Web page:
He was named a Fellow of the Royal Society in recognition of his invention and other achievements. In 1843 he moved to a small farm at Manor Cottage in Norfolk, where he died in 1848. His daughter Florence Marryat later became well known as a writer and actress. His son Francis Samuel Marryat completed his late novel The Little Savage.
Marryat's novels are characteristic of their time, with the concerns of family connections and social status often overshadowing the naval action, but they are interesting as fictional renditions of the author's 25 years of real-life experience at sea. These novels, much admired by men like Mark Twain, Joseph Conrad and Ernest Hemingway, were among the first sea novels. They were models for later works by C. S. Forester and Patrick O'Brian that were also set in the time of Nelson and told the stories of young men rising through the ranks through successes as naval officers. Along with his novels, Marryat was also known for his short writings on nautical subjects. These short stories, plays, pieces of travel journalism and essays appeared in The Metropolitan Magazine too, and were later published in book form as Olla Podrida. Marryat's 1839 Gothic novel The Phantom Ship contained The White Wolf of the Hartz Mountains, which includes the first female werewolf in a short story.
In the same year 1839 he published his book Diary in America which reflects his crtisims to the American personality and society, the book and the author both were subject to racesim acts and violance including burning the book and Marryat's picture in public.
Controversy existed amongst the readers of Marryat's work; as some criticized that he wrote with carelessness. However, others admired the way he wrote about his real life experiences at sea with vivacity.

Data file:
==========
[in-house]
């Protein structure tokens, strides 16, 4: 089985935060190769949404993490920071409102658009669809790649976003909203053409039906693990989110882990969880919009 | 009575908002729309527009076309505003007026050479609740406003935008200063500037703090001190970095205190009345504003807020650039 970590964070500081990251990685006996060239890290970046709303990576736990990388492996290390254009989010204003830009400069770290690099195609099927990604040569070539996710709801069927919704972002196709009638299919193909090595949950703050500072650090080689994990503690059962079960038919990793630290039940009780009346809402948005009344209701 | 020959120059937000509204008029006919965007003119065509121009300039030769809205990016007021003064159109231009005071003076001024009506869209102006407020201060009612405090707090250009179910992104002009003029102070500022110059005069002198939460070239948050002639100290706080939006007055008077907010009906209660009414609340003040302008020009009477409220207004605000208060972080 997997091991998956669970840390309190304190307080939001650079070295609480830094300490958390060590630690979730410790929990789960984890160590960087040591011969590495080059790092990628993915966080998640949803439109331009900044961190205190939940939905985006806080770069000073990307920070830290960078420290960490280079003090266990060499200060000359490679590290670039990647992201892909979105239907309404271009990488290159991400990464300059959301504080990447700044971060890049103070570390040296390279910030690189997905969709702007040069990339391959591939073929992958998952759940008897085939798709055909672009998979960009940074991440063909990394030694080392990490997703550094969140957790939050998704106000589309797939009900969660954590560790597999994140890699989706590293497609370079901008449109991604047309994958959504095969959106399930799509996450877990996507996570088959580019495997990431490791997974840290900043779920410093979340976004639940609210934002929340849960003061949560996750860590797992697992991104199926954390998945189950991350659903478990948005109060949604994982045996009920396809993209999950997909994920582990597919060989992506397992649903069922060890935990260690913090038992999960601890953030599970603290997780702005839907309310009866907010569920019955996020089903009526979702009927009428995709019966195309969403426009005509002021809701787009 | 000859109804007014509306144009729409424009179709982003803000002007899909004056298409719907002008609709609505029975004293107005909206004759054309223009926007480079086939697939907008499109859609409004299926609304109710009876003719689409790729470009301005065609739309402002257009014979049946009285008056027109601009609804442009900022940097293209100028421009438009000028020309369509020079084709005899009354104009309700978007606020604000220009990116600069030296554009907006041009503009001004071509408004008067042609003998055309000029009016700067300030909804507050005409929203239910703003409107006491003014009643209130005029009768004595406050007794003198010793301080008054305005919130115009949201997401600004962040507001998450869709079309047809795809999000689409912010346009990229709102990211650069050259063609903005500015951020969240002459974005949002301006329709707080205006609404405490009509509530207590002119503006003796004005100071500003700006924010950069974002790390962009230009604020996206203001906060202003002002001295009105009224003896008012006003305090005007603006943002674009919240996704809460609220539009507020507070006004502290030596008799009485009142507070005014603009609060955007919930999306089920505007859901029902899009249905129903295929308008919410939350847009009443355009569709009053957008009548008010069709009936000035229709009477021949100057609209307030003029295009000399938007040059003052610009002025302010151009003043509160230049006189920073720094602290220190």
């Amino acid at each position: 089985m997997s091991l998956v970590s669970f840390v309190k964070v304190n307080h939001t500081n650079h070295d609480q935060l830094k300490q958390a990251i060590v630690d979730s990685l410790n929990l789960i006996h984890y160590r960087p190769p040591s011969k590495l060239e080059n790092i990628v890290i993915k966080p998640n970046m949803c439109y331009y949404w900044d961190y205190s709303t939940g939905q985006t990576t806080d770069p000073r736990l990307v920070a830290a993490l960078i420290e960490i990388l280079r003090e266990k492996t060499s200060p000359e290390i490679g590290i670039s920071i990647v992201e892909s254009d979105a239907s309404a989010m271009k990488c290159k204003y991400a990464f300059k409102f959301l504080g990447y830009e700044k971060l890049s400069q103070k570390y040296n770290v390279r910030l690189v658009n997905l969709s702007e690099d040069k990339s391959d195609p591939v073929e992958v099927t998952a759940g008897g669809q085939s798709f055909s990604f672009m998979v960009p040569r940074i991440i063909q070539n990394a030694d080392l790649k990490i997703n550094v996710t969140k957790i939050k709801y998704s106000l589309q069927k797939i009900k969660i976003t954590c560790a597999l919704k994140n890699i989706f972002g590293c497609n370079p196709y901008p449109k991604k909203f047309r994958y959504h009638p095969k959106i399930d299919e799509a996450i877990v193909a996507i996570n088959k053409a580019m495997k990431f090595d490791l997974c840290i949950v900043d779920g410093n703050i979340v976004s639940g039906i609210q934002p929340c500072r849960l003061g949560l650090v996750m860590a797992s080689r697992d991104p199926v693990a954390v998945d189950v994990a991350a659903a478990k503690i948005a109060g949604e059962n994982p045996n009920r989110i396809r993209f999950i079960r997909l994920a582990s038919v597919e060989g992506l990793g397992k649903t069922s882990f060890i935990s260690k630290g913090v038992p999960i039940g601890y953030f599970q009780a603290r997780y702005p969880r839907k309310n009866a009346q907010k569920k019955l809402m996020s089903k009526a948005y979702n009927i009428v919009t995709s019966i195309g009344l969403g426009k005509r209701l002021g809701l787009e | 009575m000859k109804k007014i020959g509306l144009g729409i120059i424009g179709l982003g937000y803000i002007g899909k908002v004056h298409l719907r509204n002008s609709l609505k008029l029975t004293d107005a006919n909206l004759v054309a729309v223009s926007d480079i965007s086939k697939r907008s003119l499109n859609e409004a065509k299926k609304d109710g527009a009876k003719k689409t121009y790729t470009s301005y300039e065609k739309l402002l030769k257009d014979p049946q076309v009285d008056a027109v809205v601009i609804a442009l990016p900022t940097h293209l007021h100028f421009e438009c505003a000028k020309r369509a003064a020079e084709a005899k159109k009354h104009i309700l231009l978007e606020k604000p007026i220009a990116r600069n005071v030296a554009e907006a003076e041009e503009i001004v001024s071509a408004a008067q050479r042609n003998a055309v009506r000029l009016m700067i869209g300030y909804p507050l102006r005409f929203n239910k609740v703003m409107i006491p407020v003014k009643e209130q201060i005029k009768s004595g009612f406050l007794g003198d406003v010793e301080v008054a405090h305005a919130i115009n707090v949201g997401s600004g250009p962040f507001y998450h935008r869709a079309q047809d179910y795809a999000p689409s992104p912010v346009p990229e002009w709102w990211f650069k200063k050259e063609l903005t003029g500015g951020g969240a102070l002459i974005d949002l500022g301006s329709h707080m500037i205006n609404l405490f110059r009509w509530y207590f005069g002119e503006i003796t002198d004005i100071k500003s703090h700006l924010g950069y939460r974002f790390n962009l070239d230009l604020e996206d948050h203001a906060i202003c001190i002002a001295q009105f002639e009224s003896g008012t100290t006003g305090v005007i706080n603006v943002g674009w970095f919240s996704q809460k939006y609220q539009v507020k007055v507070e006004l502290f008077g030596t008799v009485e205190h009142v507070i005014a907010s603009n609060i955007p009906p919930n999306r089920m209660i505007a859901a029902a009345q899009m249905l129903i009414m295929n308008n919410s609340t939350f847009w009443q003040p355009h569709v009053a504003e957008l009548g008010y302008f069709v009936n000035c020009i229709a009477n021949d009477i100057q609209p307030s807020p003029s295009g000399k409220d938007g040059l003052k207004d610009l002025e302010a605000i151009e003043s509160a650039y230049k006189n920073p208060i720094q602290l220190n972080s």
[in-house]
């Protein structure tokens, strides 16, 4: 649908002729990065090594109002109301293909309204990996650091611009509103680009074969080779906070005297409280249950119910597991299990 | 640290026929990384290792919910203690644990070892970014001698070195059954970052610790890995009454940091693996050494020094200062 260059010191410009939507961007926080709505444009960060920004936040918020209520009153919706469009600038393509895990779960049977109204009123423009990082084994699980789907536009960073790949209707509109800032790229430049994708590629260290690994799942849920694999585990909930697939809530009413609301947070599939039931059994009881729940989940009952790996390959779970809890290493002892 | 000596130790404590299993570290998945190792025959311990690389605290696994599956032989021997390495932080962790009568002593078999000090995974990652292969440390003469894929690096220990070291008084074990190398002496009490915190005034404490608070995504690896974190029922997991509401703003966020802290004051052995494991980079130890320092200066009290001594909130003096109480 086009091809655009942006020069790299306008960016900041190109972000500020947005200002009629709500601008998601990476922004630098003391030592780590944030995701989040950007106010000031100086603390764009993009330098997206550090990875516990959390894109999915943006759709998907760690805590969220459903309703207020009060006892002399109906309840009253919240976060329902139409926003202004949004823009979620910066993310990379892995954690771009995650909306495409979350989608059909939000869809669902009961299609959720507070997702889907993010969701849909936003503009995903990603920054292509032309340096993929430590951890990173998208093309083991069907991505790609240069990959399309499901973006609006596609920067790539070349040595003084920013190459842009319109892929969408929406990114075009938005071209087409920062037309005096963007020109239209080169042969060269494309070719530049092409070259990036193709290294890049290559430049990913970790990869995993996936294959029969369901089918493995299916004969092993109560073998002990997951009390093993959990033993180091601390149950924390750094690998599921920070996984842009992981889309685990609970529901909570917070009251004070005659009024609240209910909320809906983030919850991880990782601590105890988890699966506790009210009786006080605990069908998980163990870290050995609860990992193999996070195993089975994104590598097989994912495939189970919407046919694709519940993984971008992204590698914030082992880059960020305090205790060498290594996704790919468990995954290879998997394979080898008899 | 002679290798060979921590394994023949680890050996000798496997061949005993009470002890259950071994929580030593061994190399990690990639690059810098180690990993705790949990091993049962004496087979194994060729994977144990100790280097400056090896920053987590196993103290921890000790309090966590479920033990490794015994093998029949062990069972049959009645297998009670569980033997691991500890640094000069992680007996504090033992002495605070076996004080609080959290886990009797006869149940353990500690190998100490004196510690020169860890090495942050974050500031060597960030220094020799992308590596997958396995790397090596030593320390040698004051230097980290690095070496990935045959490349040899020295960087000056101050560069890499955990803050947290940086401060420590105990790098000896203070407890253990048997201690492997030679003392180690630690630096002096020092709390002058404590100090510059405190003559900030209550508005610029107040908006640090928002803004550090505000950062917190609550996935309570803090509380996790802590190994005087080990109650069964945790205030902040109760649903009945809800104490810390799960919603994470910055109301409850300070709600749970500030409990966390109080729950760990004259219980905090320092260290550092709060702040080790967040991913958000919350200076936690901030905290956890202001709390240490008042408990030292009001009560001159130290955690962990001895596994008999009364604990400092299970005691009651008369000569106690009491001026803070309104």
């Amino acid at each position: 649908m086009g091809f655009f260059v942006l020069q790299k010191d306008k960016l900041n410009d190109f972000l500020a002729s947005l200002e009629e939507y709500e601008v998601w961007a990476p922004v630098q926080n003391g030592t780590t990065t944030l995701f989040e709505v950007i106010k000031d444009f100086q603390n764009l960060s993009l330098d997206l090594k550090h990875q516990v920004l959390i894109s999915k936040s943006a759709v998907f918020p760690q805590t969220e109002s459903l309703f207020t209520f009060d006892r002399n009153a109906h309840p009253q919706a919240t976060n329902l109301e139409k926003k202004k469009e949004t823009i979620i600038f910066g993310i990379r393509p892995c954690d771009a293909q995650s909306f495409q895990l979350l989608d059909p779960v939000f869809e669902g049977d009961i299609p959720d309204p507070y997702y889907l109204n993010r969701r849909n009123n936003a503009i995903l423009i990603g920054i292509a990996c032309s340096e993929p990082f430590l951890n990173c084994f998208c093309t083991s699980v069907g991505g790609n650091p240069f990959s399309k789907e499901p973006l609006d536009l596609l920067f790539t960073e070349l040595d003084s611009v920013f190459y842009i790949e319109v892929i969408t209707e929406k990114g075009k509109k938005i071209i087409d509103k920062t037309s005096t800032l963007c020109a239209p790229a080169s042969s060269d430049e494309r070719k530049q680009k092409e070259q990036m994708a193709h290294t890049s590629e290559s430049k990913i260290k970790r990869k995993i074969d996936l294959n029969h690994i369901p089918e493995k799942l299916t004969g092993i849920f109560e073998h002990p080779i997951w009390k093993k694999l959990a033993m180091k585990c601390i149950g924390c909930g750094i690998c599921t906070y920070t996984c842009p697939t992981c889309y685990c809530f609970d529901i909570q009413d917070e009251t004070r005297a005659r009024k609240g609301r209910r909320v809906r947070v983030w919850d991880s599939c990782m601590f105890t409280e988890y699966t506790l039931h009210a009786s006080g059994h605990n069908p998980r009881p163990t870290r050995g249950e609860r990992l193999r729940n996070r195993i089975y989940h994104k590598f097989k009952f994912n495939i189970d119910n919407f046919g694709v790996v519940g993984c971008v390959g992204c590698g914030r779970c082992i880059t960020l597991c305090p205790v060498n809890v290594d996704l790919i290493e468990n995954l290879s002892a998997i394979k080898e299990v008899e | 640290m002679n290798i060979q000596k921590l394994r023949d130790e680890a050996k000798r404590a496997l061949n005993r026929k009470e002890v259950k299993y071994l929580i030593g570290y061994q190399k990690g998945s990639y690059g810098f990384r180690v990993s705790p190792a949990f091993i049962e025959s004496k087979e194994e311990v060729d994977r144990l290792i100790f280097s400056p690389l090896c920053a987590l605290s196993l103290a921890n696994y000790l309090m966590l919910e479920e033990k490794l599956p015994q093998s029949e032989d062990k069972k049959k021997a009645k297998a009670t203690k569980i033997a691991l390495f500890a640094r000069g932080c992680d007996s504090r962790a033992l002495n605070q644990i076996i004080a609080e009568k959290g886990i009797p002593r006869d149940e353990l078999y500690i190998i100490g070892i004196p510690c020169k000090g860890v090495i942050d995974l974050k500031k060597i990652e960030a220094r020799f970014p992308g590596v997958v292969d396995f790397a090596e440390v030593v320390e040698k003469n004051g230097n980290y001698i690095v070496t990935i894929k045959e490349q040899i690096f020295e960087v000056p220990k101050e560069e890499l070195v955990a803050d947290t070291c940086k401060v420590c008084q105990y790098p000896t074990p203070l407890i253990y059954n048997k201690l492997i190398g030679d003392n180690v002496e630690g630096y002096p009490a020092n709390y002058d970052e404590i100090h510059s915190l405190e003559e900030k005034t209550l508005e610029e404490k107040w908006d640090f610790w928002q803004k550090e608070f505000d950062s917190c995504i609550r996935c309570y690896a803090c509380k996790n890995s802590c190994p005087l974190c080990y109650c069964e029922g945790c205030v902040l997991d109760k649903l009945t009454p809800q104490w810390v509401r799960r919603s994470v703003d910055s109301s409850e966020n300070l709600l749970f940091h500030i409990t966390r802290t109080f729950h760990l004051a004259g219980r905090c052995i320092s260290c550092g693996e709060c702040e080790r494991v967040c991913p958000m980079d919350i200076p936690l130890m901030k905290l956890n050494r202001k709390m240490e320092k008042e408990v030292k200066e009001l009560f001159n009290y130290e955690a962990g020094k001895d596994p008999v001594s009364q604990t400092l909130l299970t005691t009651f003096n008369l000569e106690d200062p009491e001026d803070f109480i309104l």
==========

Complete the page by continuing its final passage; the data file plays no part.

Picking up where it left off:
His later novels were generally for the children's market, including his most famous novel for contemporary readers, The Children of the New Forest, which was published in 1847 and set in the countryside surrounding the village of Sway, Hampshire.
- The Naval Officer, or Scenes in the Life and Adventures of Frank Mildmay (1829)
- The King's Own (1830)
- Newton Forster or, the Merchant Service (1832)
- Peter Simple (1834)
- Jacob Faithful (Book Six of the Marryat Cycle) (1834)
- The Pacha of Many Tales (1835)
- Mr Midshipman Easy (1836)
- Japhet, in Search of a Father (1836)
- The Pirate (1836)
- The Three Cutters (1836)
- Snarleyyow, or the Dog Fiend (1837)
- Rattlin the Reefer (with Edward Howard) (1838)
- The Phantom Ship (1839)
- Diary in America (1839)
- Olla Podrida (1840)
- Poor Jack (1840)
- Masterman Ready, or the Wreck of the Pacific (1841)
- Joseph Rushbrook, or the Poacher (1841)
- Percival Keene (1842)
- Monsieur Violet (1843)
- Settlers in Canada (1844)
- The Mission, or Scenes in Africa (1845)
- The Privateer's Man, or One Hundred Years Ago (1846)
- The Children of the New Forest (1847)
- The Little Savage (posthumous, 1848)
- Valerie (posthumous, 1848)
- J. K. Laughton, ‘Marryat, Frederick (1792–1848)’, rev. Andrew Lambert, Oxford Dictionary of National Biography, Oxford University Press, 2004 A daughter of Frederick Geyer of Boston, Mass., Charlotte was of German descent and one of the first women admitted to membership of the Royal Horticultural Society. She died in 1854.
- See Temi Odumosu's article in The Slave in European Art: From Renaissance Trophy to Abolitionist Emblem, ed Elizabeth McGrath and Jean Michel Massing, London (The Warburg Institute) and Turin 2012.
- National Maritime Museum (UK), Capt. Marryat's framed and original sketch of Napoleon Bonaparte after his death at St Helena
- J. K. Laughton, ‘Marryat, Frederick (1792–1848)’, rev. Andrew Lambert, Oxford Dictionary of National Biography, Oxford University Press, 2004; online edn, Oct 2006, accessed 4 Jan 2008
- Liukkonen, Petri. "Frederick Marryat". Books and Writers (kirjasto.sci.fi). Finland: Kuusankoski Public Library. Archived from the original on 10 February 2015.
- Barger, Andrew (2010). Shifters: The Best Werewolf Short Stories 1800–1849. pp. 35–36. ISBN 978-1933747255.
- Lang, Kathrin. "Dictionary of Nineteenth-Century Journalism". Retrieved 13 August 2012.
- David Hannay, Life of Marryat (1889)
- Florence Marryat, Life and Letters (1872)
- Oliver Warner, Captain Marryat: a Rediscovery (1953)
|Wikisource has original text related to this article:|
|Wikimedia Commons has media related to Frederick Marryat.|
- Biography at the Dictionary of Canadian Biography Online
- O'Byrne, William Richard (1849). " Marryat, Frederick". A Naval Biographical Dictionary. John Murray. Wikisource.
- Works by Frederick Marryat at Project Gutenberg
- Works by or about Frederick Marryat at Internet Archive
- Works by Frederick Marryat at LibriVox (public domain audiobooks)
- Free ebooks of Marryat books optimised for printing at home, plus short Marryat bibliography
- Link to National Portrait Gallery, London
- Buddha statue donated by Captain Marryatt to British Museum